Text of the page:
Transit Solutions for Bikes
Bicyclists are a great potential market for transit services. By combining their travel with train or bus service, bicyclists can extend the length of their trips. However, there are often problems in accessing transit by bicycle—there may be no place to safely park a bicycle before riding transit or no way to take the bike on the bus or train. Facilitating bicycle access on transit vehicles and offering bicycle parking at transit locations are key aspects of bicycle-transit integration.
Bikes on Buses and Trains
Front-mounted bike racks are the most common way for transit agencies to carry bicycles on buses. In 2010, 72 percent of buses in the U.S. had exterior racks for bicycles, according to the American Public Transportation Association. Most transit agencies use racks that carry two bicycles, but some racks now accommodate three bikes. Bicycles can be quickly loaded and unloaded from the bus without causing delays, and rack designs have been modified to ensure bus headlights remain visible.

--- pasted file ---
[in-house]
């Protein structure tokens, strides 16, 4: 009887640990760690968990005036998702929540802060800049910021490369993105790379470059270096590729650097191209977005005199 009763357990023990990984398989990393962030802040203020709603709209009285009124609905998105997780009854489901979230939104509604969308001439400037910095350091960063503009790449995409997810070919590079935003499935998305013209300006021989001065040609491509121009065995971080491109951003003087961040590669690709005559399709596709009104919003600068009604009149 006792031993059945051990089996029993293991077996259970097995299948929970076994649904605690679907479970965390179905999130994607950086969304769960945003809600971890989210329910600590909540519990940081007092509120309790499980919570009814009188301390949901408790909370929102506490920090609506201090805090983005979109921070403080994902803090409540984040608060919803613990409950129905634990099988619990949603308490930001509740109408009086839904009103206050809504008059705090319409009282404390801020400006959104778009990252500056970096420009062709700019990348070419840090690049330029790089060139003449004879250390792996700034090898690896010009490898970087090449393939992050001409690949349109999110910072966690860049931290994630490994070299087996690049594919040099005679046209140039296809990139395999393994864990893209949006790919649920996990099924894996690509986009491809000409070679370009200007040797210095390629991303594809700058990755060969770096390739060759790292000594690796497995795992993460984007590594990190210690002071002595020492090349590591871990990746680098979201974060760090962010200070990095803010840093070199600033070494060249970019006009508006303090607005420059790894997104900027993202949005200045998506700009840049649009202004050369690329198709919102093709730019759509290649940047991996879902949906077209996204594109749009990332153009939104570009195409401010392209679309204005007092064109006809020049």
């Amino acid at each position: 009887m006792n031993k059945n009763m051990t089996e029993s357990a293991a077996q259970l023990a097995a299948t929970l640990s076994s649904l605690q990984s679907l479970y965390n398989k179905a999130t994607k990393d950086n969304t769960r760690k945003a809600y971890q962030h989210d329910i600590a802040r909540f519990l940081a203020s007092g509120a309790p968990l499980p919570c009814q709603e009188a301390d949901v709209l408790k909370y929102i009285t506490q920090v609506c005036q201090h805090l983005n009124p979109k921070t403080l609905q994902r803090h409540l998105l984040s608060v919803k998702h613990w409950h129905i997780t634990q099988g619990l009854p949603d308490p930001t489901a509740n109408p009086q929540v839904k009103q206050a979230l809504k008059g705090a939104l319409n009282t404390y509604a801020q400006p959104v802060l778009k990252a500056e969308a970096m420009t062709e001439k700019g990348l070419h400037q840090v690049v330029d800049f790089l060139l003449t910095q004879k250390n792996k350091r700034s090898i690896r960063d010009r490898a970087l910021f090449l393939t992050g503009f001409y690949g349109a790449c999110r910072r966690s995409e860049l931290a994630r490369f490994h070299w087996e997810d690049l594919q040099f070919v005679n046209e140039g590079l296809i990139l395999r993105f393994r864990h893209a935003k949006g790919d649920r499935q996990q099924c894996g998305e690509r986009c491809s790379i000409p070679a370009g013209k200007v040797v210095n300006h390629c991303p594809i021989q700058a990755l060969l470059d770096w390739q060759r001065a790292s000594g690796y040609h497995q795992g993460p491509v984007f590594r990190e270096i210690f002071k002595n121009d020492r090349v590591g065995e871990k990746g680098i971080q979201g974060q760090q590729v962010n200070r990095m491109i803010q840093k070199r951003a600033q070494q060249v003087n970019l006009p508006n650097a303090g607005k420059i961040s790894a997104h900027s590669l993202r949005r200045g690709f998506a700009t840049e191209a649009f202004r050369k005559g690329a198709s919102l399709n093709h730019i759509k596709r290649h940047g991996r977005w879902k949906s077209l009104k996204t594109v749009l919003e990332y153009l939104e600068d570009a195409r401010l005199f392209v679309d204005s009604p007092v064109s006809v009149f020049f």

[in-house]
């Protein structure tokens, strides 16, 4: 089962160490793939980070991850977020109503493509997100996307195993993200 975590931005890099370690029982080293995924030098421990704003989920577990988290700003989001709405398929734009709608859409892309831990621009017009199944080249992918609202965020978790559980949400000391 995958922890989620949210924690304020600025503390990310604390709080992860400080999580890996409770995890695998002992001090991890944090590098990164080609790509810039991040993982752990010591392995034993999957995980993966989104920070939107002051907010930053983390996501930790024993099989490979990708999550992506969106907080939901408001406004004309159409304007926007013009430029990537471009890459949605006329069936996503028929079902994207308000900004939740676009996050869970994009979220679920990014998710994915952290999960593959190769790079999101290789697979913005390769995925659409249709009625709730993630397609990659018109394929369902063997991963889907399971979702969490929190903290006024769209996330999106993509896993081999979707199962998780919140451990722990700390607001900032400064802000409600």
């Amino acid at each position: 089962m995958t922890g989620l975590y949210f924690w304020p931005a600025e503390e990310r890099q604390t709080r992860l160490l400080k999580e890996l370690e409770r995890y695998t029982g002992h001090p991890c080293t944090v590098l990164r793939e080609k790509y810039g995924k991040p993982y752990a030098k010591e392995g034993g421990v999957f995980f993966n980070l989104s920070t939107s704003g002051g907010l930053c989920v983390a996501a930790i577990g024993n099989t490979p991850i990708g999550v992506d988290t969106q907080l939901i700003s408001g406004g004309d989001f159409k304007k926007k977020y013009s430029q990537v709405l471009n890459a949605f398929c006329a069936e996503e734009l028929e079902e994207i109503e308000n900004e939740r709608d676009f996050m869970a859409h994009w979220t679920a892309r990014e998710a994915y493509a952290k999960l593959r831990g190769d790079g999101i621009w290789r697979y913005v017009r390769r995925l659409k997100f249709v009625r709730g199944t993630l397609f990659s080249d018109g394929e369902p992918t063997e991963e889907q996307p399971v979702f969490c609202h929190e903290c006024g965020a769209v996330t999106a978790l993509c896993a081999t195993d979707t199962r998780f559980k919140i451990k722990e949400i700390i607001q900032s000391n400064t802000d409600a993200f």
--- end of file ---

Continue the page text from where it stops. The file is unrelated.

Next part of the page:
Examples of Bicycles on Buses:
This video from King County Metro explains how to load a bike onto a rack designed for three bikes.
Bicycle access on trains has improved over the last 20 years, with most major rail systems providing some accommodations for bicycles. However, even when allowed, bicycles are often restricted to a maximum number per car, limited to certain hours of operation, and prohibited on full cars. Transit stations can improve access by installing an elevator, retrofitting a staircase with a bicycle wheel channel, or providing ramps. Check your local transit agency for its specific policies regarding bicycles on trains.
A model program is Caltrain in the San Francisco Bay Area, which has become very accessible for bicyclists by ensuring that every train has two bike cars that can accommodate 48-80 bicycles.
Examples of Bicycles on Trains:
The availability of safe and convenient parking is critical for bicyclists riding transit. Bike parking can be as simple as an inverted U rack adjacent to a bus shelter (with enough overhang to protect the bicycle from the elements), to a sophisticated system of pre-rented lockers. The basic inverted U rack is the minimum requirement; otherwise bicyclists will lock their bikes to anything they find, including the pole the bus schedule is mounted on, making it inconvenient for passengers accessing transit on foot. Visit the Facility Design section about bicycle parking to learn more about the basics of bicycle parking, bike parking costs, and other guidelines.